Now Russia has no appetite in tangling themselves into the morass of the complicated regional disputes, as this would open up the weakness of Russia, and they also understand they will never be able to fully compete with America.  With this in mind they can make it more difficult for America and each decision the U.S. makes it will have to factor how Russia would respond, this was unimaginable just a few short years ago.

“The Russians understand their limits very well. I don’t think Russia wants to replace America everywhere, and it would be very costly,” said Yury Barmin of the Russian International Affairs Council. He sees much that is ad hoc and opportunistic in Russia’s pursuit of influence.

The real strategy aim of Russia is expansion into the Mediterranean.

Failure by Obama Administration allowed Russia into Middle East

The failure of the Obama administrations strategy toward Syria especially after the disaster in not enforcing his own Infamous “redline” after Syria used chemical weapons on its own people came on the heels of then Secretary of State John Kerry’s off handed remark to a reporter’s question.

“He could turn over every single bit of his chemical weapons to the international community in the next week. Turn it over, all of it, without delay, and allow a full and total accounting for that. But he isn’t about to do it, and it can’t be done, obviously.”

This remark was seized on by Russian Foreign Minister Sergey Lavrov as a serious proposal by the United States. Syria welcomed this new proposal and the U.N. formally accepted the Syrian government request to ban chemical weapons.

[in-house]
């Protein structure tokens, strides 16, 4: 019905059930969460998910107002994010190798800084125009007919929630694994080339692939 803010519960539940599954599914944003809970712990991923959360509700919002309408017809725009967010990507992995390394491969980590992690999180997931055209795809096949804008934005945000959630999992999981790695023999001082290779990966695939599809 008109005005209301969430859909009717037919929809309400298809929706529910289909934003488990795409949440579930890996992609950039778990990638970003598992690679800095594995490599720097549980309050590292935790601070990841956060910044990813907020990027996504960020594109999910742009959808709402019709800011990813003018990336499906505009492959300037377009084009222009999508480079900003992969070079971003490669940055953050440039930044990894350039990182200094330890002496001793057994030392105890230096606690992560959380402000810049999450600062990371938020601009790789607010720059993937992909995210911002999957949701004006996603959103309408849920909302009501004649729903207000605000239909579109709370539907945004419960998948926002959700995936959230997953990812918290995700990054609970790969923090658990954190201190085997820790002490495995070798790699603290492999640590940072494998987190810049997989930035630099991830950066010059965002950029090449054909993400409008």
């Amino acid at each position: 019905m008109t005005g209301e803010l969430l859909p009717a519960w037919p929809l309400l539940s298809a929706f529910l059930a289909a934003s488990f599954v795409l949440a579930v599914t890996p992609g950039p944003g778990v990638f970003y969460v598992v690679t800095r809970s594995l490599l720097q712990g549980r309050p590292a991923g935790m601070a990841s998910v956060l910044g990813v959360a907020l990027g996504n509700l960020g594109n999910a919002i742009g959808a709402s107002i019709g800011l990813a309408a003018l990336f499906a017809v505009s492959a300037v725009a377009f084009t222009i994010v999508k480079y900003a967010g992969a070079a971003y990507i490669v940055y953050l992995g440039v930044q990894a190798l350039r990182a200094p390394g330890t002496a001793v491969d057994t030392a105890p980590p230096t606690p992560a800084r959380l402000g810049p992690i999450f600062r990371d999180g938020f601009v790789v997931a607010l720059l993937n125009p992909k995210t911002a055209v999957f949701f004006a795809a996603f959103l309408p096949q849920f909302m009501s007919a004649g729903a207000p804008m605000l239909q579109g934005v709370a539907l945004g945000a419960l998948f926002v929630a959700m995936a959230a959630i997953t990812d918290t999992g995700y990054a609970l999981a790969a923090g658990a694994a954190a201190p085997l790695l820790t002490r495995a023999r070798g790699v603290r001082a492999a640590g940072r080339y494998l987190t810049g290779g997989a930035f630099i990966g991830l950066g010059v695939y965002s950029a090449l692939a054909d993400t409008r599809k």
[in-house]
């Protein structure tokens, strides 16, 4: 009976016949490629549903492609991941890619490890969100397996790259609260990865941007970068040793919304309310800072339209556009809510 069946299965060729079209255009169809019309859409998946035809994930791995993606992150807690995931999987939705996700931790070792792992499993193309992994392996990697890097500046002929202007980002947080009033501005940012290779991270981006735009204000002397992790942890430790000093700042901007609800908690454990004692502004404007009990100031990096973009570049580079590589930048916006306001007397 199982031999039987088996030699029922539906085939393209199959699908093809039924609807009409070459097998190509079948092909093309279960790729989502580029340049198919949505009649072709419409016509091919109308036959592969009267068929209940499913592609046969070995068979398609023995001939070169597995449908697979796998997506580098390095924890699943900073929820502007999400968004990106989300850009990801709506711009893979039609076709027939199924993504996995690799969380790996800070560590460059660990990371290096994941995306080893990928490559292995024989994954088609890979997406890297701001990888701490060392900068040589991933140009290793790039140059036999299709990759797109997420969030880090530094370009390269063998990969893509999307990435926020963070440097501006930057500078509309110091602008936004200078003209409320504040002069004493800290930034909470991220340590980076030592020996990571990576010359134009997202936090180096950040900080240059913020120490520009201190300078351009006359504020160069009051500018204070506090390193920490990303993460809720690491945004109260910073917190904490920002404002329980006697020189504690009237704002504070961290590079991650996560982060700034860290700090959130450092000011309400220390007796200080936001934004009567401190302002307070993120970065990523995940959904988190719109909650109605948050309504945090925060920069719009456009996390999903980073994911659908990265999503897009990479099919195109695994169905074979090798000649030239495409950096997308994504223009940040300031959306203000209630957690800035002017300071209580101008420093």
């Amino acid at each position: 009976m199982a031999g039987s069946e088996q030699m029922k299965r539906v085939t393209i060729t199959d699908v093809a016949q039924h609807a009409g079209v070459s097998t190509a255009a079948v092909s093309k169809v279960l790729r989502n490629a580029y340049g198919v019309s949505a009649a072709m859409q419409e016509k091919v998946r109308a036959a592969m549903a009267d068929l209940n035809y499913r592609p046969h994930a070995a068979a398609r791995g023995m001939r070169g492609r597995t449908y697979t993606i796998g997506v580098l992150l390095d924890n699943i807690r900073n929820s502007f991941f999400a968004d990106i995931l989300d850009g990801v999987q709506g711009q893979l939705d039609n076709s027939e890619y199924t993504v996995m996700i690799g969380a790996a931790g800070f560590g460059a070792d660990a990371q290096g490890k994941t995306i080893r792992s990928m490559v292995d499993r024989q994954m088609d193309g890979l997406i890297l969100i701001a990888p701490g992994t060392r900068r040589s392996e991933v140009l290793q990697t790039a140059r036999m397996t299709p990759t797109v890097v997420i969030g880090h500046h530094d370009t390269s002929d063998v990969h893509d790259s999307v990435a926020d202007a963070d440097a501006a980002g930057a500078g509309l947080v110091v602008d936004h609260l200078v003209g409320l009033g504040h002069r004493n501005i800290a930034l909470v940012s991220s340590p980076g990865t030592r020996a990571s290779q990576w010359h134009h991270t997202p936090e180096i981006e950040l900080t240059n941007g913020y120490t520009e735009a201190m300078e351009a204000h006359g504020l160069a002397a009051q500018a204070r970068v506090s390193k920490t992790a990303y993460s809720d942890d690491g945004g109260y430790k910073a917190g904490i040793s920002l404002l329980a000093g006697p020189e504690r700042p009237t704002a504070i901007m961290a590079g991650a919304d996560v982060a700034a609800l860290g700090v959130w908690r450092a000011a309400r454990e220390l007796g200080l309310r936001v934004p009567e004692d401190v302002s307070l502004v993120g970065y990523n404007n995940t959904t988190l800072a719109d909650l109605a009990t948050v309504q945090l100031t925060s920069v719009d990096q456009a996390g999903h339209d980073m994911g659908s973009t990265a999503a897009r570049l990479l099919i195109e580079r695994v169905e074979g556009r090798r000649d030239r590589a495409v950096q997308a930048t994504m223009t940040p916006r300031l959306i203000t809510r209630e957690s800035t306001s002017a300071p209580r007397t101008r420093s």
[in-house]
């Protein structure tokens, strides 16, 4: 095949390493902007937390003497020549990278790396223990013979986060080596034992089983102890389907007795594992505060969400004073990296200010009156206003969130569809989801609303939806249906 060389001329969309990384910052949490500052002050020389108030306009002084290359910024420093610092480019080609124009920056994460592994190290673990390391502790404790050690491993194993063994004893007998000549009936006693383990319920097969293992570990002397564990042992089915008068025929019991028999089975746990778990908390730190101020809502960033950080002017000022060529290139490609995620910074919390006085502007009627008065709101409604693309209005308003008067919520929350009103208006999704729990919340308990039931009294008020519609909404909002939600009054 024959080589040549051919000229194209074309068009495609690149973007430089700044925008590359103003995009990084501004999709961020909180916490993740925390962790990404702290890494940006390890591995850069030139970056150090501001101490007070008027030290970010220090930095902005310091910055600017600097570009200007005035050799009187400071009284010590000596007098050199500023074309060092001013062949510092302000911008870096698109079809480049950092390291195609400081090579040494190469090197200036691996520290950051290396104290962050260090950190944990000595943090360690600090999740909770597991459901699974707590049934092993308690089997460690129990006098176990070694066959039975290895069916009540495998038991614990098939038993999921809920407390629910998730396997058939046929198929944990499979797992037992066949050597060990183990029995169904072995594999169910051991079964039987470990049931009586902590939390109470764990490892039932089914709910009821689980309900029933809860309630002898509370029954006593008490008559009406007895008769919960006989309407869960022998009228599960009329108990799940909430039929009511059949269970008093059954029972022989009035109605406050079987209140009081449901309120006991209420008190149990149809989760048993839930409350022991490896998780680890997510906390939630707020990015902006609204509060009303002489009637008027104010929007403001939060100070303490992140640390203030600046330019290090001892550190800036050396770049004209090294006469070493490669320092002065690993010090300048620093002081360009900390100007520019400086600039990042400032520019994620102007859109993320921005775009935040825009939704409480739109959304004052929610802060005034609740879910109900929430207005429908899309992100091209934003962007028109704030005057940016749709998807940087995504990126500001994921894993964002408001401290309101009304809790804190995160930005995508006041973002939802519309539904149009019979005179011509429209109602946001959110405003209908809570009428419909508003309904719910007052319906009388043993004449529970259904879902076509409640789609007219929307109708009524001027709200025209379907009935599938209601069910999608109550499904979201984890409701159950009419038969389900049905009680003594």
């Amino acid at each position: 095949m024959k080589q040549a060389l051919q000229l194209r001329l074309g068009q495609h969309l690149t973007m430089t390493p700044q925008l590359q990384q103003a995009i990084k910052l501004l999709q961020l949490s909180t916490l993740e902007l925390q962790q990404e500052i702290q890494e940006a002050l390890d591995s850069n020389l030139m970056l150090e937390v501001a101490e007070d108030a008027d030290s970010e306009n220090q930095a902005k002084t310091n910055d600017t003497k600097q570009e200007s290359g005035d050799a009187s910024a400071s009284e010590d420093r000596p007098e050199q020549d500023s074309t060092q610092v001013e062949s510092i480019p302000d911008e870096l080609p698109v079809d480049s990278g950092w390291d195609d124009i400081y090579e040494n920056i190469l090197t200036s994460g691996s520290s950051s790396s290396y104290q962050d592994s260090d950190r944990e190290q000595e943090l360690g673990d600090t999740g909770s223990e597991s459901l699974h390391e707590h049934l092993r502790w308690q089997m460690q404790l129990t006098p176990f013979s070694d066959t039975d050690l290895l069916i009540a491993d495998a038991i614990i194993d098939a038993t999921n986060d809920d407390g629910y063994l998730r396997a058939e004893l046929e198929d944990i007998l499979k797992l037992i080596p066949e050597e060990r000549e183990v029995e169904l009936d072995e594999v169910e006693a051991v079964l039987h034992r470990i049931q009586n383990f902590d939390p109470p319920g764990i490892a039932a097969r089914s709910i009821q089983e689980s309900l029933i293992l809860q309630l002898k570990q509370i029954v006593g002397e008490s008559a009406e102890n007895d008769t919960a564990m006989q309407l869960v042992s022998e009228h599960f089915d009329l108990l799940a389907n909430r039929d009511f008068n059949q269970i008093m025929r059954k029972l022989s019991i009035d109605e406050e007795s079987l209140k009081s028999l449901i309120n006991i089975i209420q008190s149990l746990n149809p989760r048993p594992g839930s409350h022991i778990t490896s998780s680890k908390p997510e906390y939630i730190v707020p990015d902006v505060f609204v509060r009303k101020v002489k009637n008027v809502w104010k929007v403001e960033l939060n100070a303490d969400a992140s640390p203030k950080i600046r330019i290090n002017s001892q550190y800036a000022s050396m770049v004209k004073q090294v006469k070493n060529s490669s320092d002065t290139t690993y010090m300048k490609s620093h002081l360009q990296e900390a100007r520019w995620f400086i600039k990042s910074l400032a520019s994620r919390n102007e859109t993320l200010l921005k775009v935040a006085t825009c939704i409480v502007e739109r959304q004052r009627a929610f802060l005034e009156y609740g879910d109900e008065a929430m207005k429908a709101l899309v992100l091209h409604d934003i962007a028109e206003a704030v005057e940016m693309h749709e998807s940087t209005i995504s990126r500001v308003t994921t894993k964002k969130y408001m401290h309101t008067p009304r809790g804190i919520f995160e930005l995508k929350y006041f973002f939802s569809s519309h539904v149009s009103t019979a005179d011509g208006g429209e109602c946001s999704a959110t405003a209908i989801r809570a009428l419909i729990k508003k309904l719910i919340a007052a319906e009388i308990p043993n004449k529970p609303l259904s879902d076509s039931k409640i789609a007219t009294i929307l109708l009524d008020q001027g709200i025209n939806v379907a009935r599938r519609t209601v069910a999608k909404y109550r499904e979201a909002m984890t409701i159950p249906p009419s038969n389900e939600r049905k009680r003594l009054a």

This gave the Russian’s the opening it needed; eventually leading them to enter the Syrian Civil War and turn the tide preventing the Assad Regime from collapsing.  Once inside Syria Russia was able to expand its naval base at Tartus, thus giving Moscow a strong presence in the Mediterranean, something it never had before.

U.S. not Leaving Middle East      

This past October, Defense Secretary Jim Mattis addressed a forum of regional leaders in Bahrain, trying to dispel the rumor or perception that America is withdrawing from the Middle East region, or that Russia could somehow replace the U.S.

“I make clear Russia’s presence in the region cannot replace the long-standing, enduring and transparent U.S. commitment to the Middle East,” he said, adding later, “We are going to continue to stay committed here, and in no way are we walking away from this.”

Yet even as the United States maintains a vast economic, military and technological advantage over Russia, increasingly it is Russia that is seen as the go-to power for a region consumed by crises and unsure of Washington’s reliability, said Riad Kahwaji, who heads the Dubai-based Institute for Near East and Gulf Military Analysis.

The question has always been in the Middle East who is the strongest tribe, America has always been the strongest, but it’s not how much power you have but how that power is used.  Far too long America has not wielded its power effectively, and it better understand the current situation or we will pay a price for our ineffectiveness.

By |2018-12-18T11:15:52+00:00December 18th, 2018|Defense, Foreign Policy|0 Comments